For Sloan Science & Film, Sonia Epistein interviews Whitney curator Chrissie Iles, who is hard at work on the upcoming survey Dreamlands. The exhibition will look at a history of experimental film from 1905 to today, with artists ranging from Oskar Schlemmer and Walt Disney to Lynn Hershman Leeson and Dora Budor. Read Iles in conversation with Epstein below, or in full via Sloan.
Science & Film: In researching a show that is a chronicle of motion pictures which spans 1905 to 2016, are movies are dead?
Chrissie Iles: I don’t think movies are dead. Whenever I make an exhibition it is because there feels an urgent need to do so. In this case, I was responding to a sea change that has clearly been occurring in the moving image, and its presence in digital, immersive space. Artists and filmmakers are articulating something dramatically new, using new developments in technology, from virtual reality and 360 degree cameras to 3D and the way in which 3D printing is changing our understanding of material objects. This is profoundly shifting the relationship between technology and the human body, and science fiction, which always operates as a bridge between the present and the future, has become newly important. I spent a lot of time listening to young artists and looking at their work, and it became clear that certain moments in art and film history grappled with similar ideas that have a strong relationship to what is going on now. It became evident to me that the kinds of issues that are being explored now by artists were present in the culture of Weimar Germany in the 1920s. In contrast to France, where experiments with the cinematic were shaped by a dialogue with Surrealism and literature, in Germany, artists were influenced by the Bauhaus and the new industrialized environment, and their work engaged with abstraction, color, light, the cyborg, and technology’s relationship to the body in the spectacular immersive space of the city.
Germany at that point was the most industrialized country in Europe, and the closest to the United States in its urban modernity. The experimentation with abstract film by German artists was also connected to the avant-garde ideas that had emerged during the Russian Revolution. [Kazimir] Malevich attempted to make a film in collaboration with [Hans] Richter, but for various practical and political reasons, it was not realized. In Berlin, artists were exploring the limits of the film frame and optical perception, the impact of technology on the body, using rhythm, mechanical movement, and robotic forms, in film, theater, and also in collage, in the work of artists like Hannah Hoch. The aftermath of the First World War was significant; it had been the first modern war fought with technology, and in every city, including Berlin, was populated by its returning soldiers’ visibly traumatized, wounded bodies, held together with crudely made prosthetics. Bertolt Brecht, Erwin Piscator, and Bauhaus artists were experimenting with new ideas of theatrical space, defined through color, light and fluid architectural structures, creating new possibilities for an all-surrounding immersive projective space. The 1960s saw a resurfacing of this creative energy shut down by the Second World War. It was filtered through a collective processing of the war’s traumatic aftermath–a process intensified by the new traumas of the Vietnam War and the social and political upheavals of that period.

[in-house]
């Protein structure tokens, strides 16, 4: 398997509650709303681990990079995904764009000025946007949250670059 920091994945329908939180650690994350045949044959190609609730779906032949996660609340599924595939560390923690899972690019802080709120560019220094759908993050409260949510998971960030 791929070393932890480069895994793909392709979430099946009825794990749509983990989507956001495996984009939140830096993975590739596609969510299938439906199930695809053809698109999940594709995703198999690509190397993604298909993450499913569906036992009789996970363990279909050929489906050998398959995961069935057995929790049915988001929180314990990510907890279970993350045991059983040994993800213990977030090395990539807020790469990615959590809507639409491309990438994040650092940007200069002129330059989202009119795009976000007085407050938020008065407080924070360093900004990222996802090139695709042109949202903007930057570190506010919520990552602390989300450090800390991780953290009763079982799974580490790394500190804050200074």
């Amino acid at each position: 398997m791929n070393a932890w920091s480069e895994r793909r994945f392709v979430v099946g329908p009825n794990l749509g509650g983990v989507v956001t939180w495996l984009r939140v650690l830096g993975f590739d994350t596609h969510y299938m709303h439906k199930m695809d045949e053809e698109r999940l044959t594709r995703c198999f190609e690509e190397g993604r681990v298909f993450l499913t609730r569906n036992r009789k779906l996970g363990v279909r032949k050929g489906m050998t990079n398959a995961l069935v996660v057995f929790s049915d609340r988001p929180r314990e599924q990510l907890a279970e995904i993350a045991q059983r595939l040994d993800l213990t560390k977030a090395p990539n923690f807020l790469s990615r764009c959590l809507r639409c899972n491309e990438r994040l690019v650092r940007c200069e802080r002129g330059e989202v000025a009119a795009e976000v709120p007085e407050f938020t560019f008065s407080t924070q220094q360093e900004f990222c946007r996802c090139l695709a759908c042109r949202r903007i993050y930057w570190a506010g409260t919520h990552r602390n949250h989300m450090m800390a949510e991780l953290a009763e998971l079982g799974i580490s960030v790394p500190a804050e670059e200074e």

It seems to me that this current new generation of artists is moving that creative energy forward yet again, in a new way that, thanks to the recent radical developments in technology, has made a definitive break with the twentieth century. As a result, their creative approach is focused on the future in a way that resonates with the period of Weimar Berlin. This exhibition brings young artists into a dialogue with that history in a way that is new; their work is more often seen in the context of group surveys, and biennial and triennial exhibitions. The show also shifts the small group of works from the 1960s and 1970s, including Anthony McCall, Stan VanDerBeek, Jud Yalkut, and Bruce Conner, beyond their specific historical moment of expanded cinema, destruction in art, and Structuralist film, into a broader history of art and film.
S&F: And in relation to the technology the filmmakers use too, right?
CI: Yes. Their work can be understood here as part of a broader relationship to technology than simply that of the film apparatus. In making the connection between these different moments in art and film history, I decided to look at the whole century, and tease out some of the main strands that are present in the different decades, which seemed to pivot around immersive space and the relationship of technology to the body. The result is a group of immersive works that use the cinematic in different forms to explore ideas in ways that speak to each other across history.
One of the strands of the show is the cyborg and the cyborgian body, which first appeared in the work of artists such as Oskar Schlemmer. The first work in the show is a film reconstructing his THE TRIADIC BALLET from 1922, which was made in the 1960s in Germany. In that faithful reconstruction, you can really see the importance of the robotic body and the First World War (in which Schlemmer took part). The film sets the tone of the exhibition; color, light, music, an animation of line, the flattening of space, the body; immersion. Almost every piece of music in this show is non-diagetic, which underlines the emphasis on affect rather than narrative.